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Anti-Israel J Street Wants the IRS Scandal to Continue

J Street, the far-left organization that styles itself as “pro-Israel, pro-peace” but in practice works to lobby against Israel in Congress and the media, is continuing its pursuit of conservative pro-Israel non-profit groups as if the IRS scandal had never happened.

In 2010, J Street began pressuring the U.S. Treasury to investigate pro-Israel non-profit groups and charities that spent money in the West Bank, accusing them of fueling the Israeli-Palestinian conflict by supporting Israeli settlements. (When pressed to explain why J Street was not also asking the federal government to investigate Islamic charities in the U.S. that may spend money on anti-Israel causes, J Street president Jeremy Ben-Ami memorably said: “I don’t give a shit about Islamic charities.”)

J Street’s efforts were part of a broad campaign by the Democratic Party and its senior leadership, in the wake of the Supreme Court’s decision in Citizens United, to encourage the IRS to investigate conservative non-profit groups and charities. As Wall Street Journal columnist Kimberley Strassel documents in her new book, The Intimidation Game: How the Left Is Silencing Free Speech, these efforts, encouraged by President Barack Obama, helped encourage the illegal behavior in the IRS scandal.

One of the groups singled out for discrimination by the IRS was the pro-Israel non-profit group Z Street, which was meant to be a counter-weight to J Street (which is itself a non-profit, with a separate political action committee). Like Tea Party groups and other conservative organizations seeking recognition from the IRS at the time, Z Street faced additional, unusual scrutiny, which included questions that challenged the group’s political beliefs — which are none of the federal government’s business.

In 2010, Matthew Hausman of the Jewish Policy Center noted that the discrimination against of Z Street “occurred not long after the left-wing organization J Street announced its campaign to lobby the Treasury Department to revoke the tax-exempt status of Jewish charities that support religious and cultural institutions in Judea and Samaria.” Z Street is still fighting, and winning, legal battles against the IRS. But other than that, the culprits in the IRS scandal remain unpunished and unashamed.

Emboldened by that fact, J Street has resumed its fight against Jewish non-profits that happen to support Israeli citizens who live in settlements.  In an email to supporters Sunday, J Street vice president of communications Jessica Rosenblum wrote:

Friend,

Over the past several years, a number of organizations have sprung up in the United States to raise and disperse tax-deductible donations to Israeli settlements in the West Bank.

Collectively, they have raised hundreds of millions of dollars. Some of these settlements could conceivably be absorbed into Israel under a two-state peace agreement with the Palestinians. But others are located in the heart of densely-populated Palestinian territory that would be part of a Palestinian state under any imaginable agreement.

One such settlement is Elon Moreh — home to some of the most extreme settlers, and a hub for other outposts in the area. Anything that entrenches settlements like Elon Moreh makes a two-state agreement more difficult. And in fact, settlers in these communities, as well as their US backers, fiercely oppose a two-state solution and advocate a “Greater Israel” under which Israel would unilaterally annex most or all of the West Bank.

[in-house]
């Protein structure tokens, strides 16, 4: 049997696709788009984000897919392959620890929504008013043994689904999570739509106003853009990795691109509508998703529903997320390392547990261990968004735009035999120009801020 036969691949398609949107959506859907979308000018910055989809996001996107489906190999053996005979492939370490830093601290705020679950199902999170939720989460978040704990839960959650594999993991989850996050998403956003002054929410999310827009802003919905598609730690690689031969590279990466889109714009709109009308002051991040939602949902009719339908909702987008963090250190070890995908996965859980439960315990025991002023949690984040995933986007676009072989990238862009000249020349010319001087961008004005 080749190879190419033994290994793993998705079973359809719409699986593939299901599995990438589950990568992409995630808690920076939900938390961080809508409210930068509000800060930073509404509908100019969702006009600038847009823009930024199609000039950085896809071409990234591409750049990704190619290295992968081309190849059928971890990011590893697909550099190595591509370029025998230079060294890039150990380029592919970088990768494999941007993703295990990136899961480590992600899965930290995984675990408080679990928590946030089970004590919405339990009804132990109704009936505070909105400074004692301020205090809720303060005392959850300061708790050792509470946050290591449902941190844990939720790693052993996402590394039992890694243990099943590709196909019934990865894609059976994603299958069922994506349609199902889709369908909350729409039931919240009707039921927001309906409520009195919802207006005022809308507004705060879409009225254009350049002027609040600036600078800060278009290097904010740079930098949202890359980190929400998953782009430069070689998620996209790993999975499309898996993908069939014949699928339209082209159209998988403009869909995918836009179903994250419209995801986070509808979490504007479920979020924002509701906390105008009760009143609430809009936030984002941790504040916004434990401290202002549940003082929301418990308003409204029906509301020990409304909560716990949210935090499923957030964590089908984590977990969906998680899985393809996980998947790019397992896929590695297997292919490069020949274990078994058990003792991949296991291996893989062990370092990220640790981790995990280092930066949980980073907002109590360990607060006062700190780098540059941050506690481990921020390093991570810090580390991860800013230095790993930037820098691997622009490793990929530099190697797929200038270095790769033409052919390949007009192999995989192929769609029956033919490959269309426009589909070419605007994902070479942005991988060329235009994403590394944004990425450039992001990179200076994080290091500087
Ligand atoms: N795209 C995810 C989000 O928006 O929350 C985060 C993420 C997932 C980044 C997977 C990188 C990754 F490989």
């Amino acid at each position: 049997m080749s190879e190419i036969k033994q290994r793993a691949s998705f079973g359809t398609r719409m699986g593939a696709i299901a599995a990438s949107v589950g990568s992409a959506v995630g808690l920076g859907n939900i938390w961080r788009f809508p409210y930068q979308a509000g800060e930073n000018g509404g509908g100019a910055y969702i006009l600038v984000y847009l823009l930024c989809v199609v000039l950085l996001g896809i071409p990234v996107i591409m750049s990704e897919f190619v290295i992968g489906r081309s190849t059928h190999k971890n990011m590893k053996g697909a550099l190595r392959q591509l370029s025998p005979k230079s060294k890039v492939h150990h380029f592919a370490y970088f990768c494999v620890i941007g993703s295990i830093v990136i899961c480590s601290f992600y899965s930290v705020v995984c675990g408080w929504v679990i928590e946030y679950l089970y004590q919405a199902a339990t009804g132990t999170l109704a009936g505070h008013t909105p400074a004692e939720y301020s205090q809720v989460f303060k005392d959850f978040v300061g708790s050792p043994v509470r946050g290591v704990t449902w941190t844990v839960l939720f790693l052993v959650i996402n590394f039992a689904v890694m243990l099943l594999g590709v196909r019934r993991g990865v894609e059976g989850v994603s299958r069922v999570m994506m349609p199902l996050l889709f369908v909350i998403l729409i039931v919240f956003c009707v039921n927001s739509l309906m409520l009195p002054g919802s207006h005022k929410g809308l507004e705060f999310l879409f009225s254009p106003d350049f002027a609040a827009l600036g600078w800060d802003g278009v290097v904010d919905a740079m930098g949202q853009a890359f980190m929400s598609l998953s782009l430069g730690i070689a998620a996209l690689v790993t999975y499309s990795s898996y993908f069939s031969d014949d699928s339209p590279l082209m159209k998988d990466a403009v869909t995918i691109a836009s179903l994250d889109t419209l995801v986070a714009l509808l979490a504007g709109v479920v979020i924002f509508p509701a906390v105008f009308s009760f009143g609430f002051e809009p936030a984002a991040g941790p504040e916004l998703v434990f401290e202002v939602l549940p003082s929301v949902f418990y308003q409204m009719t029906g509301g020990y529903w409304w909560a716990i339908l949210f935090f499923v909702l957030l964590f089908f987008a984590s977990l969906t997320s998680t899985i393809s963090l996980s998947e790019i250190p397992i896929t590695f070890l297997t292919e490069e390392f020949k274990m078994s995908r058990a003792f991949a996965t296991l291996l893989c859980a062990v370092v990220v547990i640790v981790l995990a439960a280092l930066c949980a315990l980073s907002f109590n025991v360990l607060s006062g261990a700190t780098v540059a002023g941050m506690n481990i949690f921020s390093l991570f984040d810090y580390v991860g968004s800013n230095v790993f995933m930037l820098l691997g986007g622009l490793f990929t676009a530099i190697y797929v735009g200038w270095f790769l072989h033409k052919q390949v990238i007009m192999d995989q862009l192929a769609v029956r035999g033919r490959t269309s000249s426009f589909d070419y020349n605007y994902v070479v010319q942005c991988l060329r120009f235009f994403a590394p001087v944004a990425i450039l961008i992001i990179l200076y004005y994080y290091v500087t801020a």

As part of our series highlighting the activities of organizations that benefit from US tax-deductible contributions while expanding and entrenching settlements, we’re going to take a deeper look at the example of American Friends of Elon Moreh, based in Passaic, New Jersey. The group receives tax-deductible contributions to send to the settlement in the West Bank.

We question why donations to settlements like Elon Moreh are tax-deductible, in apparent violation of the current requirements for such treatment. To receive tax-deductible donations, organizations cannot engage in activity that is illegal or runs counter to a clearly defined public policy.

Support for settlements like Elon Moreh contradicts the clearly established, bipartisan US policy of opposition to settlement expansion. Why should US taxpayers subsidize activities expressly designed to oppose and undermine decades of consistent US policy, which are illegal under international conventions signed and ratified by the United States [sic]?

This is a question we’re asking of the Treasury in an action we launched last week. We hope reading more about Elon Moreh will inspire you to join us in calling on the Treasury to review the tax deductibility of donations to groups aiding settlement expansion and entrenchment. [Original emphasis.]

(The settlements are not generally illegal — except to some leftists and international forums dominated by Israel’s enemies.)

J Street’s shameless effort to encourage Treasury and the IRS to continue the abuse of pro-Israel, conservative groups right where they left off is not only a sign of how dangerous the group is to the future of free speech and freedom of assembly in the U.S., but also a warning of the kind of abuse conservatives can expect under a Hillary Clinton administration if she wins. Clinton has vowed to repeal Citizens United, and wants the IRS to have the authority to do legally what it once did illegally.

Joel B. Pollak is Senior Editor-at-Large at Breitbart News. His new book, See No Evil: 19 Hard Truths the Left Can’t Handle, is available from Regnery through Amazon. Follow him on Twitter at @joelpollak.

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